The main study models are pollination mutualims and host-parasite interactions, and involve the study of both within and among species interactions. The main study objects are i) signals emitedwithin the context of mediation among individulas (volatile organic compounds, cuticular compounds, visual traits), ii) the perception of theses signals, iii) the manipulation of these signals and iv) the variation of these signals within and among species.
Three approaches are used : i) a functional approach of the proximal factors involved in the emission of signals and their perception, ii) an ecological approach of the direct effects of environmental factions on the synthesis, the emission, and the perception of the signals and iii) an evolutionary approach of the micro and macro evolutioanry processes shaping the mediation between individuals and the consequences of this mediation on the evolution of the interactions.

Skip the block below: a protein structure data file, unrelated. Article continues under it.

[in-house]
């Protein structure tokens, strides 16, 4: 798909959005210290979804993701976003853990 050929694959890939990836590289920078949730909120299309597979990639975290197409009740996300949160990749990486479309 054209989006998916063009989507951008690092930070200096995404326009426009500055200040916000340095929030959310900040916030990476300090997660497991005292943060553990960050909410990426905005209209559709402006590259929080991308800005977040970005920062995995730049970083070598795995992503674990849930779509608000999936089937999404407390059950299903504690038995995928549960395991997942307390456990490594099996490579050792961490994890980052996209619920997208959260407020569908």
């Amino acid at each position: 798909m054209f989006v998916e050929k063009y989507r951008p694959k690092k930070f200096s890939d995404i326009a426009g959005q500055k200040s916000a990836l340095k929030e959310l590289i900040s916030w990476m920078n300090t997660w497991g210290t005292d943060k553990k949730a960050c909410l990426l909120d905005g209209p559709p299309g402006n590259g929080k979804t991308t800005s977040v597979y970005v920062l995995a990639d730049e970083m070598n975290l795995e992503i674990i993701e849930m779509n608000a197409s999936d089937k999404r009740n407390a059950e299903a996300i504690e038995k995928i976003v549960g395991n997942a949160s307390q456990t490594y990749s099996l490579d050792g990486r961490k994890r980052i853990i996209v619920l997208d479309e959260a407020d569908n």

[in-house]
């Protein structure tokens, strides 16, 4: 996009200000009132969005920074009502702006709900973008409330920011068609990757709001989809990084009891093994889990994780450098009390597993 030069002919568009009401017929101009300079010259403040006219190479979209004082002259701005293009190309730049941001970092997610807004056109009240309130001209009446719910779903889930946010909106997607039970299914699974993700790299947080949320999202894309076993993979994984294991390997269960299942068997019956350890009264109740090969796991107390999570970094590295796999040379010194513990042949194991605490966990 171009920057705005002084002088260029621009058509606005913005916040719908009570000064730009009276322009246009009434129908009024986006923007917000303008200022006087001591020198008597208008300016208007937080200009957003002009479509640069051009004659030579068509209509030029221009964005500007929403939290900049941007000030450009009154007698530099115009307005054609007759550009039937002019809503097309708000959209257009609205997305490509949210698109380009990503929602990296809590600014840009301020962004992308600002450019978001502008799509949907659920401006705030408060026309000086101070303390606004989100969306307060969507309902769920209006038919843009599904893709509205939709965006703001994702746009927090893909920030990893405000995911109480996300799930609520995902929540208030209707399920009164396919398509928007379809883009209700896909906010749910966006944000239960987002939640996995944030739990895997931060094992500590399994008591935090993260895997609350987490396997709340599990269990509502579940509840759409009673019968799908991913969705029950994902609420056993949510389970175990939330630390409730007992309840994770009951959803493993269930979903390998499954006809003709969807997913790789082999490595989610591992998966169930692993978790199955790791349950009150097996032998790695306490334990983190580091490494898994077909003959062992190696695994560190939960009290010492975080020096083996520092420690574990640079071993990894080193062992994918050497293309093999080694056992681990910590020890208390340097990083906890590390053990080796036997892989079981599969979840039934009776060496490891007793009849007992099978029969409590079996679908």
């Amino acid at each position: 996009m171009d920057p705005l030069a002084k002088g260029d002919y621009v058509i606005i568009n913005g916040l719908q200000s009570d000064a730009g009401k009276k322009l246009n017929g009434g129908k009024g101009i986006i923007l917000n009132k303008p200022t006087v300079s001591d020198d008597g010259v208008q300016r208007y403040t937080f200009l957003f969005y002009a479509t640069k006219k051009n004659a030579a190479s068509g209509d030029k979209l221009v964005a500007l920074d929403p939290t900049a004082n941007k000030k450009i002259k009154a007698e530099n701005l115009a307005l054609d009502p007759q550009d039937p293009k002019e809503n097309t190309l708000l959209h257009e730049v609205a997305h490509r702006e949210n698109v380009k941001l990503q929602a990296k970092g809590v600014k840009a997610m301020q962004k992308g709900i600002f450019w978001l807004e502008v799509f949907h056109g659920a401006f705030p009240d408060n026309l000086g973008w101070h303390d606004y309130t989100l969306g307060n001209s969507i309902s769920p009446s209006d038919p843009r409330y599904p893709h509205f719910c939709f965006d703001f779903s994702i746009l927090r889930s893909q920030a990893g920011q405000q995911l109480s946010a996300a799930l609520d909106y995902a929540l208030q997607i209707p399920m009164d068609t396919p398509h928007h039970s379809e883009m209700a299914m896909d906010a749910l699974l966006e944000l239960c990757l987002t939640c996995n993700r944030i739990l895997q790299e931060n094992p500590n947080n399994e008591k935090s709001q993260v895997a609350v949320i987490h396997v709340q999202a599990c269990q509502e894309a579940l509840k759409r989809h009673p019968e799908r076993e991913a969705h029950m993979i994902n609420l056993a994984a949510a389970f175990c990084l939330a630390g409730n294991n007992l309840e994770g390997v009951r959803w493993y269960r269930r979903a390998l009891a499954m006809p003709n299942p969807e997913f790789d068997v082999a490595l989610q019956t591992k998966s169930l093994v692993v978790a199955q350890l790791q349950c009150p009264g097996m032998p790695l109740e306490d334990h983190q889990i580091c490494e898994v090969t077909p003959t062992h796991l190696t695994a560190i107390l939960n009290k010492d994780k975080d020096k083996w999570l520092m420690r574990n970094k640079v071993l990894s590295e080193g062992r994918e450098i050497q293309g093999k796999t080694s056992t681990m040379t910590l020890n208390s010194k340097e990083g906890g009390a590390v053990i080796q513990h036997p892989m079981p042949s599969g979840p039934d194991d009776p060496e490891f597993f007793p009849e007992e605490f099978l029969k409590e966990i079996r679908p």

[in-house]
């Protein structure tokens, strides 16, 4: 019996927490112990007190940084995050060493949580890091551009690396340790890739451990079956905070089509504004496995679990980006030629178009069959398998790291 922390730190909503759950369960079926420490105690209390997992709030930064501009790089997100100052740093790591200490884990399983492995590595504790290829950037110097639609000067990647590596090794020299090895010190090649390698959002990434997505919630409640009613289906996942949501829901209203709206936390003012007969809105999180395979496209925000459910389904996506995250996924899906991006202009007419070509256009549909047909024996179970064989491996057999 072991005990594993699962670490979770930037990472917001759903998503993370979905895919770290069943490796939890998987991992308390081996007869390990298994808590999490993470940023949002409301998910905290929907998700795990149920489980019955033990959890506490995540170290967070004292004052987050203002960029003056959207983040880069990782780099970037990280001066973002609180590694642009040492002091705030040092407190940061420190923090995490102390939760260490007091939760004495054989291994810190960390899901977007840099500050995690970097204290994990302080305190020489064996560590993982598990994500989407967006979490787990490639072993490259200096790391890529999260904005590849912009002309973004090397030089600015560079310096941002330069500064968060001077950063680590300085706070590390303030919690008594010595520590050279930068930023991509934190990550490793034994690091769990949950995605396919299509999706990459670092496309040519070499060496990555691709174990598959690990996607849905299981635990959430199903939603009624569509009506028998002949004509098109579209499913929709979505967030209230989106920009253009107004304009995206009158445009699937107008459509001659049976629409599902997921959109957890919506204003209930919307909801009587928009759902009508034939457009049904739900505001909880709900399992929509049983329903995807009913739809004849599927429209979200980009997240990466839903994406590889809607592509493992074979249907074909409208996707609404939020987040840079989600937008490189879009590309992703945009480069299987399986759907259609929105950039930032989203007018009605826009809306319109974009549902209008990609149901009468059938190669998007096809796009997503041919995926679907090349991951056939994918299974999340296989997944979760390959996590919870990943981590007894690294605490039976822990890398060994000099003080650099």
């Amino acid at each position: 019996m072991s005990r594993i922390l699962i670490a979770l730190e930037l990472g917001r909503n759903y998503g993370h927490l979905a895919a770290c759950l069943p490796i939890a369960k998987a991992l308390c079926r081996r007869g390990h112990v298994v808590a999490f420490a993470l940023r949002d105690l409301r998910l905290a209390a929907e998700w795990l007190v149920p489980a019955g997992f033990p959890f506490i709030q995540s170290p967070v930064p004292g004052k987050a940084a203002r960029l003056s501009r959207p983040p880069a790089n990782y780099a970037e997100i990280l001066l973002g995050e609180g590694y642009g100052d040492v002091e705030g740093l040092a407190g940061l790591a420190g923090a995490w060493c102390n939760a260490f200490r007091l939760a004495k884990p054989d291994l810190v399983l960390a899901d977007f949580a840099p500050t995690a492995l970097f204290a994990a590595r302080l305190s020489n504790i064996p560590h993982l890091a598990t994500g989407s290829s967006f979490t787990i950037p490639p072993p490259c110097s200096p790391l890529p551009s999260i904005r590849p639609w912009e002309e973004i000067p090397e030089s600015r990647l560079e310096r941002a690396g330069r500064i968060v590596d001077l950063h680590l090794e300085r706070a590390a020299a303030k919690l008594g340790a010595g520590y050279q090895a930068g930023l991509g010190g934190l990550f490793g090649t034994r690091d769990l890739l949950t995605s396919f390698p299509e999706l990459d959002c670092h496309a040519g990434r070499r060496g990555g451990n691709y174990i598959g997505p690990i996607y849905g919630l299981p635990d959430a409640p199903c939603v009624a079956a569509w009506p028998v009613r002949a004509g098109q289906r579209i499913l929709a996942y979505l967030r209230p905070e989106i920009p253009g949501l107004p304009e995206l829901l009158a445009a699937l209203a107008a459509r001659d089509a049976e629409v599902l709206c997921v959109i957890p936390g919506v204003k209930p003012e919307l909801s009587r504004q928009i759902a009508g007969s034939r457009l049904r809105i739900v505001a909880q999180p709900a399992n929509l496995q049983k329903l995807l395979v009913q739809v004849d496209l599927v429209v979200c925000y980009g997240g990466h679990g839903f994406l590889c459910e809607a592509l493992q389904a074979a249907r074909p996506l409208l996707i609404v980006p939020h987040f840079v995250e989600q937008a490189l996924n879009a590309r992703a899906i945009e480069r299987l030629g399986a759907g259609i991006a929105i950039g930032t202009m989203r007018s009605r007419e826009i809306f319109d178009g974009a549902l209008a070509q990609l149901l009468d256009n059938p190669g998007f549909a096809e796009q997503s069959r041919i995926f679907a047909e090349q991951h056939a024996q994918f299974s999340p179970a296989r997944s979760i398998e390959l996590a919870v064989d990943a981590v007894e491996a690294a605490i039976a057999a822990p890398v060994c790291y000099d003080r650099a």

We use a pluridisciplinary approach based on chemical ecology, behavioural ecology, neurophysiology of arthropods, pollination biology, population genetics, phylogeography, and phylogenetics. The studies involve both fundamental sciences and applied sciences answering questions such as the impact of global change on the encounter between partners involved in biotic interractions, the evaluation and the conservation of biodiversity, human health.
The theme is driven by the team IBT. Team TBI is also participating to the theme.
- Caracterisation and valorisation of plant and fungal chemio-diversity
Plants and fungi synthesise extremely diverse biologically active molecules. This diversity is asumed to be the result of diversifiying selection due to biotic interactions. Caraterising this chemio-diversity allows to understand its role in biotic interactions and ultimately to understand its evolution. It also allows investigating potential uses in agronomy, nutrition, and human health (expertise, patents, industrial partnerships).